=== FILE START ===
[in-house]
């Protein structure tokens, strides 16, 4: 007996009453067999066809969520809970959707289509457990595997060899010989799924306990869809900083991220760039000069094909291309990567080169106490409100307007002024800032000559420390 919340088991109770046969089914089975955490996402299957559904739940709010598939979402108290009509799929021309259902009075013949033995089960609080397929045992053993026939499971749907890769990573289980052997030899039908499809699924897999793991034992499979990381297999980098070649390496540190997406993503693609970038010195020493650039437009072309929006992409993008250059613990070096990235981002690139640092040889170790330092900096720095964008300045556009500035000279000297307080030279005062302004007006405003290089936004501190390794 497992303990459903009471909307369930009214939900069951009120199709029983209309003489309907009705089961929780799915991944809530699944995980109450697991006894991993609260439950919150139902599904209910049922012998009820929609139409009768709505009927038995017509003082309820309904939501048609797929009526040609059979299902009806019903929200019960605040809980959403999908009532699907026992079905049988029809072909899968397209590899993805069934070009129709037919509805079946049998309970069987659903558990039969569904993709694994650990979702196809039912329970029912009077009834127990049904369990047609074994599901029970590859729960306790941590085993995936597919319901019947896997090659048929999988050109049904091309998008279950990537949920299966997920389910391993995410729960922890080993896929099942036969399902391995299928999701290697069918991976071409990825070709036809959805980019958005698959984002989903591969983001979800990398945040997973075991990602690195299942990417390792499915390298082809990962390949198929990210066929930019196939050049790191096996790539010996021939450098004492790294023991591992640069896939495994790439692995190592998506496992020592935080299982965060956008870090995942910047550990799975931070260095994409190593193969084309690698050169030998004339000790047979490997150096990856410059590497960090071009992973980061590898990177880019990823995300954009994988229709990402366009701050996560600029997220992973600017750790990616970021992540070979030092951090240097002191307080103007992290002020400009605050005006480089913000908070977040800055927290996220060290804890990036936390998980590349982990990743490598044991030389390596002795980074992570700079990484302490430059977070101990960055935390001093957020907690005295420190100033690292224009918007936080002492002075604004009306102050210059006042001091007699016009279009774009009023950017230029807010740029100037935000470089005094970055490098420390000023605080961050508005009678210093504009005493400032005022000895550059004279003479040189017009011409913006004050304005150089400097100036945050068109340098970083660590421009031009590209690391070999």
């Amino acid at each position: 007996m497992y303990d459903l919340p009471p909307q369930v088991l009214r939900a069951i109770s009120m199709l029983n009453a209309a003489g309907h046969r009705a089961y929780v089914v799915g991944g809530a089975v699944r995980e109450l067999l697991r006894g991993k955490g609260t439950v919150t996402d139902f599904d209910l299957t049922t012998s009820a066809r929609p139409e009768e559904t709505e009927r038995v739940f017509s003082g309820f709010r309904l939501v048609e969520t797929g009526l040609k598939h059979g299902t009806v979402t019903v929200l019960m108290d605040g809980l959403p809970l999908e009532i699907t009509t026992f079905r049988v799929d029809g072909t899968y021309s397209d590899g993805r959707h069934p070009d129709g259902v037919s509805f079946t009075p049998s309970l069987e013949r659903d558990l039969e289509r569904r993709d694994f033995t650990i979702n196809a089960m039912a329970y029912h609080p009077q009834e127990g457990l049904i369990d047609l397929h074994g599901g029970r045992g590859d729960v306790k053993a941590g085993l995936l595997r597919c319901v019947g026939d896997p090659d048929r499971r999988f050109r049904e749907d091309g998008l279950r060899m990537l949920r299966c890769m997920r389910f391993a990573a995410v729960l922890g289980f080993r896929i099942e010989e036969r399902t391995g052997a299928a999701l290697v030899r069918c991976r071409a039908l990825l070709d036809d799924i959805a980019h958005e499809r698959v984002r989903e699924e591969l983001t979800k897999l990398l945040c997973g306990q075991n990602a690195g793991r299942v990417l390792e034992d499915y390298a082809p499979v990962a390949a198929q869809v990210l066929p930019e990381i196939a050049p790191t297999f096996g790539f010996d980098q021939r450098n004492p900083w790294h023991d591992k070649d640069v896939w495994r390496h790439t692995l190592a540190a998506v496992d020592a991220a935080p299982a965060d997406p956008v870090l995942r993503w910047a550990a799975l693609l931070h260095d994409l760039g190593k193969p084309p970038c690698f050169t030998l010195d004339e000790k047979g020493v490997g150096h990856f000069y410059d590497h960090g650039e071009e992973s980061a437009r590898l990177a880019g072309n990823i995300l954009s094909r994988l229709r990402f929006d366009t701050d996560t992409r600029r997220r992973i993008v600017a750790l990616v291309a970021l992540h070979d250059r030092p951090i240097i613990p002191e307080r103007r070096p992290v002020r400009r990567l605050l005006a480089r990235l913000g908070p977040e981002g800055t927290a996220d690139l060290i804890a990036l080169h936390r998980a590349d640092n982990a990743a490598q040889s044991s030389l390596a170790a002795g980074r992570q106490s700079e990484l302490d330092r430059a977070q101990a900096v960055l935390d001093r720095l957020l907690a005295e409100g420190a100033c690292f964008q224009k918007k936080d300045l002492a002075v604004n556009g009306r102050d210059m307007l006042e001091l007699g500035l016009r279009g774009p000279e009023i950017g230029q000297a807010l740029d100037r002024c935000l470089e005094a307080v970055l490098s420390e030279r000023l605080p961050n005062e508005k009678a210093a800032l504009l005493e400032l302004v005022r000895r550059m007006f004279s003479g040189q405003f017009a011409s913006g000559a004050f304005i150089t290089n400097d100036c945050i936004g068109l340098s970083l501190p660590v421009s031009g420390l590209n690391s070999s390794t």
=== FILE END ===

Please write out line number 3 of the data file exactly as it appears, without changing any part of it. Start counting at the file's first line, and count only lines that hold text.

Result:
């Amino acid at each position: 007996m497992y303990d459903l919340p009471p909307q369930v088991l009214r939900a069951i109770s009120m199709l029983n009453a209309a003489g309907h046969r009705a089961y929780v089914v799915g991944g809530a089975v699944r995980e109450l067999l697991r006894g991993k955490g609260t439950v919150t996402d139902f599904d209910l299957t049922t012998s009820a066809r929609p139409e009768e559904t709505e009927r038995v739940f017509s003082g309820f709010r309904l939501v048609e969520t797929g009526l040609k598939h059979g299902t009806v979402t019903v929200l019960m108290d605040g809980l959403p809970l999908e009532i699907t009509t026992f079905r049988v799929d029809g072909t899968y021309s397209d590899g993805r959707h069934p070009d129709g259902v037919s509805f079946t009075p049998s309970l069987e013949r659903d558990l039969e289509r569904r993709d694994f033995t650990i979702n196809a089960m039912a329970y029912h609080p009077q009834e127990g457990l049904i369990d047609l397929h074994g599901g029970r045992g590859d729960v306790k053993a941590g085993l995936l595997r597919c319901v019947g026939d896997p090659d048929r499971r999988f050109r049904e749907d091309g998008l279950r060899m990537l949920r299966c890769m997920r389910f391993a990573a995410v729960l922890g289980f080993r896929i099942e010989e036969r399902t391995g052997a299928a999701l290697v030899r069918c991976r071409a039908l990825l070709d036809d799924i959805a980019h958005e499809r698959v984002r989903e699924e591969l983001t979800k897999l990398l945040c997973g306990q075991n990602a690195g793991r299942v990417l390792e034992d499915y390298a082809p499979v990962a390949a198929q869809v990210l066929p930019e990381i196939a050049p790191t297999f096996g790539f010996d980098q021939r450098n004492p900083w790294h023991d591992k070649d640069v896939w495994r390496h790439t692995l190592a540190a998506v496992d020592a991220a935080p299982a965060d997406p956008v870090l995942r993503w910047a550990a799975l693609l931070h260095d994409l760039g190593k193969p084309p970038c690698f050169t030998l010195d004339e000790k047979g020493v490997g150096h990856f000069y410059d590497h960090g650039e071009e992973s980061a437009r590898l990177a880019g072309n990823i995300l954009s094909r994988l229709r990402f929006d366009t701050d996560t992409r600029r997220r992973i993008v600017a750790l990616v291309a970021l992540h070979d250059r030092p951090i240097i613990p002191e307080r103007r070096p992290v002020r400009r990567l605050l005006a480089r990235l913000g908070p977040e981002g800055t927290a996220d690139l060290i804890a990036l080169h936390r998980a590349d640092n982990a990743a490598q040889s044991s030389l390596a170790a002795g980074r992570q106490s700079e990484l302490d330092r430059a977070q101990a900096v960055l935390d001093r720095l957020l907690a005295e409100g420190a100033c690292f964008q224009k918007k936080d300045l002492a002075v604004n556009g009306r102050d210059m307007l006042e001091l007699g500035l016009r279009g774009p000279e009023i950017g230029q000297a807010l740029d100037r002024c935000l470089e005094a307080v970055l490098s420390e030279r000023l605080p961050n005062e508005k009678a210093a800032l504009l005493e400032l302004v005022r000895r550059m007006f004279s003479g040189q405003f017009a011409s913006g000559a004050f304005i150089t290089n400097d100036c945050i936004g068109l340098s970083l501190p660590v421009s031009g420390l590209n690391s070999s390794t």